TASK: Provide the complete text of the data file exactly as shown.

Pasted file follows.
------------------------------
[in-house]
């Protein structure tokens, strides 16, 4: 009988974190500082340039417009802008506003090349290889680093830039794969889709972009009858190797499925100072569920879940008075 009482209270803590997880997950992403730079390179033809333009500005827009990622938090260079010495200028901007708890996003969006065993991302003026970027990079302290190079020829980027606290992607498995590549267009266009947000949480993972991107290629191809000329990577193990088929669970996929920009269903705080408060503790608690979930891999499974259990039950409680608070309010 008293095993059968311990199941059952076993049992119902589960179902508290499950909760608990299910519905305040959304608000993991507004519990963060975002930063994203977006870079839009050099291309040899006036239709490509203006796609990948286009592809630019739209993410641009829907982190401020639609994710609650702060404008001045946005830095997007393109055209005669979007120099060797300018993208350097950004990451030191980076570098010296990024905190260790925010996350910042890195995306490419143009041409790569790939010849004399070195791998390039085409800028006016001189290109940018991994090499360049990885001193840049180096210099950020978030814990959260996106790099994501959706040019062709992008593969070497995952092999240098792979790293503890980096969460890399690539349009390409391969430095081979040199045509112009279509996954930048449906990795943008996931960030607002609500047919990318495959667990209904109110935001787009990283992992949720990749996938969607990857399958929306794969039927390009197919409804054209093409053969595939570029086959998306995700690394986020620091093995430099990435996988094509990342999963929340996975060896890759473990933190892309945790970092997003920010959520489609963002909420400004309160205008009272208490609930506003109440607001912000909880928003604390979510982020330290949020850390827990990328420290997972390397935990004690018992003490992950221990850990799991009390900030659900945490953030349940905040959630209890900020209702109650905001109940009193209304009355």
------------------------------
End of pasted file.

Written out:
[in-house]
């Protein structure tokens, strides 16, 4: 009988974190500082340039417009802008506003090349290889680093830039794969889709972009009858190797499925100072569920879940008075 009482209270803590997880997950992403730079390179033809333009500005827009990622938090260079010495200028901007708890996003969006065993991302003026970027990079302290190079020829980027606290992607498995590549267009266009947000949480993972991107290629191809000329990577193990088929669970996929920009269903705080408060503790608690979930891999499974259990039950409680608070309010 008293095993059968311990199941059952076993049992119902589960179902508290499950909760608990299910519905305040959304608000993991507004519990963060975002930063994203977006870079839009050099291309040899006036239709490509203006796609990948286009592809630019739209993410641009829907982190401020639609994710609650702060404008001045946005830095997007393109055209005669979007120099060797300018993208350097950004990451030191980076570098010296990024905190260790925010996350910042890195995306490419143009041409790569790939010849004399070195791998390039085409800028006016001189290109940018991994090499360049990885001193840049180096210099950020978030814990959260996106790099994501959706040019062709992008593969070497995952092999240098792979790293503890980096969460890399690539349009390409391969430095081979040199045509112009279509996954930048449906990795943008996931960030607002609500047919990318495959667990209904109110935001787009990283992992949720990749996938969607990857399958929306794969039927390009197919409804054209093409053969595939570029086959998306995700690394986020620091093995430099990435996988094509990342999963929340996975060896890759473990933190892309945790970092997003920010959520489609963002909420400004309160205008009272208490609930506003109440607001912000909880928003604390979510982020330290949020850390827990990328420290997972390397935990004690018992003490992950221990850990799991009390900030659900945490953030349940905040959630209890900020209702109650905001109940009193209304009355």